PUBLIC VIEWS OF JUSTICE GINSBURG AND APPOINTMENTS TO THE SUPREME COURT
MILWAUKEE — Justice Ruth Bader Ginsburg, who died on Sept. 18, was the best known of the current justices, according to a new Marquette Law School national survey of public opinion of the Supreme Court, completed three days before her death.
The question of holding hearings and a vote on confirming a new justice immediately became an issue with Justice Ginsburg’s death, as it had following the death of Justice Antonin Scalia in 2016. In this poll, conducted in the days before Ginsburg’s death, a substantial majority of respondents of both parties say that if a vacancy occurred during the 2020 election year, the Senate should hold hearings on a nominee, with 67 percent saying hearings should be held and 32 percent saying they should not be held. Views on holding hearings do not vary much by partisanship, as shown in Table 3. This table will provide a baseline from before there was a vacancy against which to measure any future change in partisan views, if a nomination is made and considered.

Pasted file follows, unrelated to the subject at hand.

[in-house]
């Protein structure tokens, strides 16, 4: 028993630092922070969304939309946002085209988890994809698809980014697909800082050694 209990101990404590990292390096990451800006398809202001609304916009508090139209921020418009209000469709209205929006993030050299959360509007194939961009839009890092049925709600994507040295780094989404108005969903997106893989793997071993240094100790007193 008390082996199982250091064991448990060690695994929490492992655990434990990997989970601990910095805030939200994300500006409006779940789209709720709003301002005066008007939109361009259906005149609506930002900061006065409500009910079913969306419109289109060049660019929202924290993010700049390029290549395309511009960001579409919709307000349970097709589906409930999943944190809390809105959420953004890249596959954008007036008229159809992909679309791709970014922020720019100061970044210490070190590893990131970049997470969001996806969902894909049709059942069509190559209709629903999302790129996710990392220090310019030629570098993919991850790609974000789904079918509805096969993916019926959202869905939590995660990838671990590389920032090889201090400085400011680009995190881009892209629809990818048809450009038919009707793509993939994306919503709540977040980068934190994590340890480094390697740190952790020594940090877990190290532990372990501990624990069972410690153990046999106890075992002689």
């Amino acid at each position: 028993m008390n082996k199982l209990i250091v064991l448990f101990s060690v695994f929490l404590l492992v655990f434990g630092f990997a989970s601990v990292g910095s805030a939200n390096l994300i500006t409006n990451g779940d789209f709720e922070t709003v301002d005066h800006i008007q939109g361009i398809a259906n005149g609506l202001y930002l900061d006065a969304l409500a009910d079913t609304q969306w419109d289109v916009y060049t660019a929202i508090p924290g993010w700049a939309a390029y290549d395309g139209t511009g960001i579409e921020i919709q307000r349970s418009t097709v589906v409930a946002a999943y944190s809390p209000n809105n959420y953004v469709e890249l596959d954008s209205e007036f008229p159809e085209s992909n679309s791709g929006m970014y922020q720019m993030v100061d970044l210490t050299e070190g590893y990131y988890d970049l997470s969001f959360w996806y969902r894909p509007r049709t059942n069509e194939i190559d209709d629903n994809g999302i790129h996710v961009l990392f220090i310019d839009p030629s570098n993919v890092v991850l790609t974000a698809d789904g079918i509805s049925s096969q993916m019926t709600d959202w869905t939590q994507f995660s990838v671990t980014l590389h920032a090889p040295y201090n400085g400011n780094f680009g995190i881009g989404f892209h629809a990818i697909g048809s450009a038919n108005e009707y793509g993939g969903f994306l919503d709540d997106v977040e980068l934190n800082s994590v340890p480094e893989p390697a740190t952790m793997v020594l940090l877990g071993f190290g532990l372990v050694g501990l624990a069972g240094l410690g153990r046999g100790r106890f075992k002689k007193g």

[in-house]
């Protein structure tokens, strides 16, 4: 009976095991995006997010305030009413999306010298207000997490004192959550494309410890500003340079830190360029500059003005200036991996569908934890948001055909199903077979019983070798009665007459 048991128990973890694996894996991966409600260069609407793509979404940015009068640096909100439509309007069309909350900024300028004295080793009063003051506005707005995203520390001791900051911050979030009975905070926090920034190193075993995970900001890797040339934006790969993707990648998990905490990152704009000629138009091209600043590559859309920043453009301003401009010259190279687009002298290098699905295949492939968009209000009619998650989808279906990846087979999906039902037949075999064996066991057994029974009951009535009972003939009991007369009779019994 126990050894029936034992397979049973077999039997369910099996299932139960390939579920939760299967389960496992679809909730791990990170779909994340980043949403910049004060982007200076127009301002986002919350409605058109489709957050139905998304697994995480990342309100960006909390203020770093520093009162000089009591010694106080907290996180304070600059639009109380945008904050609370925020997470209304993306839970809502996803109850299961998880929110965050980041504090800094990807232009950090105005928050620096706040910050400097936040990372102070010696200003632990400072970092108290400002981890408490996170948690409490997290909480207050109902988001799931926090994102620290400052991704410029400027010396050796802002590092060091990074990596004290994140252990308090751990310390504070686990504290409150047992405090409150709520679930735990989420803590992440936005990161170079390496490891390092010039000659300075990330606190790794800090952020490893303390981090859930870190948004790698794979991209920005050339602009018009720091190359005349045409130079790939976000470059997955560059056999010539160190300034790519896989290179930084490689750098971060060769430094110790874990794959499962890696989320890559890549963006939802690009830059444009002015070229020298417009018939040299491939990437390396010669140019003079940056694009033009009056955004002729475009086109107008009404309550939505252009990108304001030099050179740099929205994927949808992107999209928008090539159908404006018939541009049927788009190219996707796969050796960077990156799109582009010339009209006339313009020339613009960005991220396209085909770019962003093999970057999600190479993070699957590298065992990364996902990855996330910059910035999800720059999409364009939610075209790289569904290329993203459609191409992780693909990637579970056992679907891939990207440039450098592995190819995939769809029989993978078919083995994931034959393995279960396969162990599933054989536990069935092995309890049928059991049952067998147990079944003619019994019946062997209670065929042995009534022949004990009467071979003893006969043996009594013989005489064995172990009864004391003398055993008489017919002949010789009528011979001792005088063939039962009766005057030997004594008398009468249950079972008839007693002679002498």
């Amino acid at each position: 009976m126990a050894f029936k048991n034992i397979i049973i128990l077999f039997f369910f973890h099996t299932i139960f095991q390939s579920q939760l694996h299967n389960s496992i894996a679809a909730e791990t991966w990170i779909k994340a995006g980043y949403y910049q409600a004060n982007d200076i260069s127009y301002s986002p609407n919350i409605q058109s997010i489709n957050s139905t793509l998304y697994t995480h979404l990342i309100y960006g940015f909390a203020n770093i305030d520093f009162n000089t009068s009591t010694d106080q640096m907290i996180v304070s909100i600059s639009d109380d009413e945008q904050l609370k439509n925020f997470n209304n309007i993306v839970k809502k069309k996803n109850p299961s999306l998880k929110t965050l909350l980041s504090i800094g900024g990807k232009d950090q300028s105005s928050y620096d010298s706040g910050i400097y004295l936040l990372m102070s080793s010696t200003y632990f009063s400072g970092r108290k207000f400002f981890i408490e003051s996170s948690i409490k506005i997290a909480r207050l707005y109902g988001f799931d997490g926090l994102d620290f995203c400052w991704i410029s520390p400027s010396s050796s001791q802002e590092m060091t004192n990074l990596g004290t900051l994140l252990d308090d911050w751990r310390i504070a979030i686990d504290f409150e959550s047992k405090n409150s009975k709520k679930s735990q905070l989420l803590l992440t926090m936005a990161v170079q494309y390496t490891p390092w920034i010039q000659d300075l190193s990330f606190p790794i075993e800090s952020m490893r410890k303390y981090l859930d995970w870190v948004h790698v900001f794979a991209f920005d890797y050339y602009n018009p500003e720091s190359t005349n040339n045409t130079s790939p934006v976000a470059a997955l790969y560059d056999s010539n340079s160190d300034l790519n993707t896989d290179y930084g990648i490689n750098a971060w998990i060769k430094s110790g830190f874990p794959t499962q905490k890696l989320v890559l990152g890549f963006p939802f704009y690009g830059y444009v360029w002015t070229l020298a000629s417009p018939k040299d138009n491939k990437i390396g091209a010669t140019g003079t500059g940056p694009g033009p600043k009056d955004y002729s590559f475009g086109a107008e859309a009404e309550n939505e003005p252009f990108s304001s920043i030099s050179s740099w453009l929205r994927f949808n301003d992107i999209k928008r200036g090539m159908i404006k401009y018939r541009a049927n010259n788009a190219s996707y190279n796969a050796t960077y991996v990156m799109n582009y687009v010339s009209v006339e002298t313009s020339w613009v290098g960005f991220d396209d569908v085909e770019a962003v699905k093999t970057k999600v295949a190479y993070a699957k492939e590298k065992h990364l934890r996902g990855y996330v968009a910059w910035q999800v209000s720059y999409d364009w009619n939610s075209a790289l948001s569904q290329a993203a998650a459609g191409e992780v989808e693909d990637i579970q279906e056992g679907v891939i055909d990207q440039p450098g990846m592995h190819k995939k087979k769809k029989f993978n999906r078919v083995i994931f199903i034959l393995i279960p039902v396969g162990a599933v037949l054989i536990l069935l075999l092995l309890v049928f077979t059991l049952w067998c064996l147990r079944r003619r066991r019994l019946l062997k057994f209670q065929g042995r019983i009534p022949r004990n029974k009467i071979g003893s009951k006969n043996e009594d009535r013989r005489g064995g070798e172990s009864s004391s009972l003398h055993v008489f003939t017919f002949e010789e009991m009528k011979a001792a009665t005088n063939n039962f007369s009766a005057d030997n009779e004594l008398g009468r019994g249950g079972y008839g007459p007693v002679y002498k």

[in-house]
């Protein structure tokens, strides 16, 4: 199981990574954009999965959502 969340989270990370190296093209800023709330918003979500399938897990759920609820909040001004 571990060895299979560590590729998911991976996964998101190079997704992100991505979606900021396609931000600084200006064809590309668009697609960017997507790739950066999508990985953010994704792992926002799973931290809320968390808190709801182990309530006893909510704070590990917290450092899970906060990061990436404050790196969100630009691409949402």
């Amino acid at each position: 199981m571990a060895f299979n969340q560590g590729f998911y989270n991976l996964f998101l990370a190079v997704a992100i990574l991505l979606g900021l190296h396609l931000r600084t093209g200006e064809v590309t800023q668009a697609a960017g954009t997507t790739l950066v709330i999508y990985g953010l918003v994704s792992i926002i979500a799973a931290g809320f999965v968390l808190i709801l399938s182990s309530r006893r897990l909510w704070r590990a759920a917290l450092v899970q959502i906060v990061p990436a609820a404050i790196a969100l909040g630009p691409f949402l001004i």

Table 3: Hold hearings on a nominee in 2020, by party identification
Party ID Hold hearings Not hold hearings
Republican 68 31
Independent 71 28
Democrat 63 37